The wisdom of God is found in this passage penned by Paul under the inspiration of the Spirit. “The body is a unit, though it is made up of many parts; and though all its parts are many, they form one body. So it is with Christ. For we were all baptized by one Spirit into one body—whether Jews or Greeks, slave or free—and we were all given the one Spirit to drink. Now the body is not made up of one part but of many. If the foot should say, “Because I am not a hand, I do not belong to the body,” it would not for that reason cease to be part of the body. And if the ear should say, “Because I am not an eye, I do not belong to the body,” it would not for that reason cease to be part of the body. If the whole body were an eye, where would the sense of hearing be? If the whole body were an ear, where would the sense of smell be?

But in fact God has arranged the parts in the body, every one of them, just as he wanted them to be. If they were all one part, where would the body be?  As it is, there are many parts, but one body. The eye cannot say to the hand, “I don’t need you!” And the head cannot say to the feet, “I don’t need you!” On the contrary, those parts of the body that seem to be weaker are indispensable, and the parts that we think are less honorable we treat with special honor. And the parts that are unpresentable are treated with special modesty, while our presentable parts need no special treatment.

But God has combined the members of the body and has given greater honor to the parts that lacked it, so that there should be no division in the body, but that its parts should have equal concern for each other. If one part suffers, every part suffers with it; if one part is honored, every part rejoices with it. Now you are the body of Christ, and each one of you is a part of it.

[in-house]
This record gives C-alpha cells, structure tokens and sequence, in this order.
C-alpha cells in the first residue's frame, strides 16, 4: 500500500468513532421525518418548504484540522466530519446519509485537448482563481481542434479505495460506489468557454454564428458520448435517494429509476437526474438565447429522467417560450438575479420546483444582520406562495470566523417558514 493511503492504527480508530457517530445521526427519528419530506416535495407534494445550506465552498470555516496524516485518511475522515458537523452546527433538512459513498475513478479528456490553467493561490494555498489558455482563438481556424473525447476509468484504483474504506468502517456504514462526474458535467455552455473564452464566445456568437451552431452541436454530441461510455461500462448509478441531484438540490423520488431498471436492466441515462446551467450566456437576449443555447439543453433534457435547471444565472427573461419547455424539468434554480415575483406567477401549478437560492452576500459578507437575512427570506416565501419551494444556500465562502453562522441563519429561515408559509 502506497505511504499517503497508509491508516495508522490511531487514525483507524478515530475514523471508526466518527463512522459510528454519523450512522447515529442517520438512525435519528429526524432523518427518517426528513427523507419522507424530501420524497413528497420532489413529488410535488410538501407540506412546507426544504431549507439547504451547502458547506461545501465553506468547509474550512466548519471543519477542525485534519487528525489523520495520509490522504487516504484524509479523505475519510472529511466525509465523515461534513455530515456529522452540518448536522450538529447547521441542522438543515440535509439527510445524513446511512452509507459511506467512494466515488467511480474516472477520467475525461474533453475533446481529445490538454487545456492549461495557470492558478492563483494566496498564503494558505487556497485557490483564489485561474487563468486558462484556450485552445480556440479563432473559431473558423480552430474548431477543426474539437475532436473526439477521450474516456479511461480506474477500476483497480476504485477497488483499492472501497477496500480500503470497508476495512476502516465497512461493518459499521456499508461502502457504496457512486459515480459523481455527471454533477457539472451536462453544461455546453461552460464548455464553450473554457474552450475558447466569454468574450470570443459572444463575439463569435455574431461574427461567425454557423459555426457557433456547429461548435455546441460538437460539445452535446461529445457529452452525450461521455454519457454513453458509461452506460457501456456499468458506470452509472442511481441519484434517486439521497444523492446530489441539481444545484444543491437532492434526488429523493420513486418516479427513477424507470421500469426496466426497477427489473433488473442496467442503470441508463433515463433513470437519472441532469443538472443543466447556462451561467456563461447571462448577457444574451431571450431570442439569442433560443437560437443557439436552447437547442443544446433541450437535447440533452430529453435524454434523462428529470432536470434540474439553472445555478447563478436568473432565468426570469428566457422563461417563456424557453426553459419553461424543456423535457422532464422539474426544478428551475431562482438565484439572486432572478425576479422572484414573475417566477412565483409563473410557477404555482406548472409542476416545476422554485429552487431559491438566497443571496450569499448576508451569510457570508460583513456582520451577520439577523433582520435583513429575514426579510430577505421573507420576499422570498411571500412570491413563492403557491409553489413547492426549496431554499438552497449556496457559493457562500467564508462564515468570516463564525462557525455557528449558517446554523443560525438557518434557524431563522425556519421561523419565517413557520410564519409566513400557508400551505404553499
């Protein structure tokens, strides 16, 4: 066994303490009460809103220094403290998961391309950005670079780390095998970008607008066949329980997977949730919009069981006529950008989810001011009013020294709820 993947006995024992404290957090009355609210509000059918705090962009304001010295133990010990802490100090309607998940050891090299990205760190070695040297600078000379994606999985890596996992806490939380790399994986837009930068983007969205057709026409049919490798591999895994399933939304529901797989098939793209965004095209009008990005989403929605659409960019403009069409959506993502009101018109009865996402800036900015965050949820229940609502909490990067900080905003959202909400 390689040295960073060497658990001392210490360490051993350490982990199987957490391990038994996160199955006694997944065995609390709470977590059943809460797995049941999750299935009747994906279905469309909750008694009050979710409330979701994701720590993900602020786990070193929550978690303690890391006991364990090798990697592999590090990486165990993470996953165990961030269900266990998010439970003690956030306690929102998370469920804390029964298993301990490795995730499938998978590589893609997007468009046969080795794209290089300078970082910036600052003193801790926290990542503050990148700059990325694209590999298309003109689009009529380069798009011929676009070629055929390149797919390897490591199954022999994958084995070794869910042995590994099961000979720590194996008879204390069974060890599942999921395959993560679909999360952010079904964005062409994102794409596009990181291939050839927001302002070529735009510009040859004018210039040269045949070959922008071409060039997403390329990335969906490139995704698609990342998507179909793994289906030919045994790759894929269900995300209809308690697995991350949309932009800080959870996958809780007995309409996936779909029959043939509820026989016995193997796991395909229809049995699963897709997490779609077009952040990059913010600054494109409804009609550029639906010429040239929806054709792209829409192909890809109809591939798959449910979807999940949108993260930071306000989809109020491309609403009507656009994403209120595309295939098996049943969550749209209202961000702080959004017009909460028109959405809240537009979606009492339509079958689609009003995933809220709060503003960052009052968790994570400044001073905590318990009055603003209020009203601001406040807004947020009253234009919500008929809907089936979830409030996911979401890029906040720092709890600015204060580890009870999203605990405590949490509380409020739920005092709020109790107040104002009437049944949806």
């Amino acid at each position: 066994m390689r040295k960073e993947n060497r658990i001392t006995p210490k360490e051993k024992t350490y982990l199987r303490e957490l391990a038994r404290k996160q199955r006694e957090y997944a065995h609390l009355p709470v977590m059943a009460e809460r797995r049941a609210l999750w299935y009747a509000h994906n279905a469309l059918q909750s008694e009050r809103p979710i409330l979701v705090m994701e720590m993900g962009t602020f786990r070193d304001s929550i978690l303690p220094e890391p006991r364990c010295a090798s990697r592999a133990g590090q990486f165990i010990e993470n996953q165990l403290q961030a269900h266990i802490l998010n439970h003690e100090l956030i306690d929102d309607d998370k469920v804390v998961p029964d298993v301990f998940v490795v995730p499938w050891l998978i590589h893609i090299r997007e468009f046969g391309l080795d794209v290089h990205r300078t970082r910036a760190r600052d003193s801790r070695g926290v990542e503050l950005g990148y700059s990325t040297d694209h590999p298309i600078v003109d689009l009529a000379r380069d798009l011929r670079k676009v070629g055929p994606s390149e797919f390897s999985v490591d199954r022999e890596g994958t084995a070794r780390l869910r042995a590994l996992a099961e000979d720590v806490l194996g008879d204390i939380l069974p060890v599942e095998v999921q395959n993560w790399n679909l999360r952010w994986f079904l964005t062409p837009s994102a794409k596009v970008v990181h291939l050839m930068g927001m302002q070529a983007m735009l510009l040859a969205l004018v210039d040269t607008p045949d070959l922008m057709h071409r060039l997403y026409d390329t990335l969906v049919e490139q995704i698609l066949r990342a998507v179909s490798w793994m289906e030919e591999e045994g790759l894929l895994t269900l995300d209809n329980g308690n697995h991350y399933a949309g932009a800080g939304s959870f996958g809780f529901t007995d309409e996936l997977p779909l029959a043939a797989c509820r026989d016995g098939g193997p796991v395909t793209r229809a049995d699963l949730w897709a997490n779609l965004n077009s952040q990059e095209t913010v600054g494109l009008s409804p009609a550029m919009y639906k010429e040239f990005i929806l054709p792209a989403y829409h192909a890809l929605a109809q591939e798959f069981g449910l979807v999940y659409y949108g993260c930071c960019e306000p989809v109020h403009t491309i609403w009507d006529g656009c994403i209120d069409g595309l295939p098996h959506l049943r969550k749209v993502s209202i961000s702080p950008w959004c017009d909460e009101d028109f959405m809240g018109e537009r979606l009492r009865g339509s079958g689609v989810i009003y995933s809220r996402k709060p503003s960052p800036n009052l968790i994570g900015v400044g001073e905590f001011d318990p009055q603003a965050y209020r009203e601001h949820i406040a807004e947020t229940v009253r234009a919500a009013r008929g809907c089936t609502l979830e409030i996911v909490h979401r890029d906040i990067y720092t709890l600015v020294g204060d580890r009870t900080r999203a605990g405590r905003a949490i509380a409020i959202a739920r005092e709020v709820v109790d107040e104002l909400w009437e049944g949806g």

(1 Corinthians 12:12-27, NIV)

The healthiest and most fruitful Christians will find a local church;   get committed, work through inevitable conflicts, grow through personal disappointment, worship together, find joy, and live in the strength of community. It is a fact, though one that many are willing to dispute or ignore these days.

Here is a word from the Word. May we take time to consider what the Spirit is saying to us and discover the life that Truth brings to us.  “And so, dear brothers and sisters, we can boldly enter heaven’s Most Holy Place because of the blood of Jesus. This is the new, life-giving way that Christ has opened up for us through the sacred curtain, by means of his death for us. And since we have a great High Priest who rules over God’s people, let us go right into the presence of God, with true hearts fully trusting him. For our evil consciences have been sprinkled with Christ’s blood to make us clean, and our bodies have been washed with pure water.

Without wavering, let us hold tightly to the hope we say we have, for God can be trusted to keep his promise. Think of ways to encourage one another to outbursts of love and good deeds. And let us not neglect our meeting together, as some people do, but encourage and warn each other, especially now that the day of his coming back again is drawing near.
(Hebrews 10:19-25, NLT)


The Church’s One Foundation

The Church’s one foundation
Is Jesus Christ her Lord.
She is His new creation
By water and the Word.
From heav’n He came and sought her
To be His holy bride,
With His own blood He bought her,
And for her life He died.

Elect from every nation
Yet one o’er all the earth.
Her charter of salvation-
One Lord! One faith! One birth!
One holy name she blesses,
Partakes one holy food,
And to one hope she presses,
With every grace endued.

Samuel Sebastian Wesley
© Words: Public Domain

Leave a Reply

Fill in your details below or click an icon to log in: Logo

You are commenting using your account. Log Out /  Change )

Facebook photo

You are commenting using your Facebook account. Log Out /  Change )

Connecting to %s

%d bloggers like this: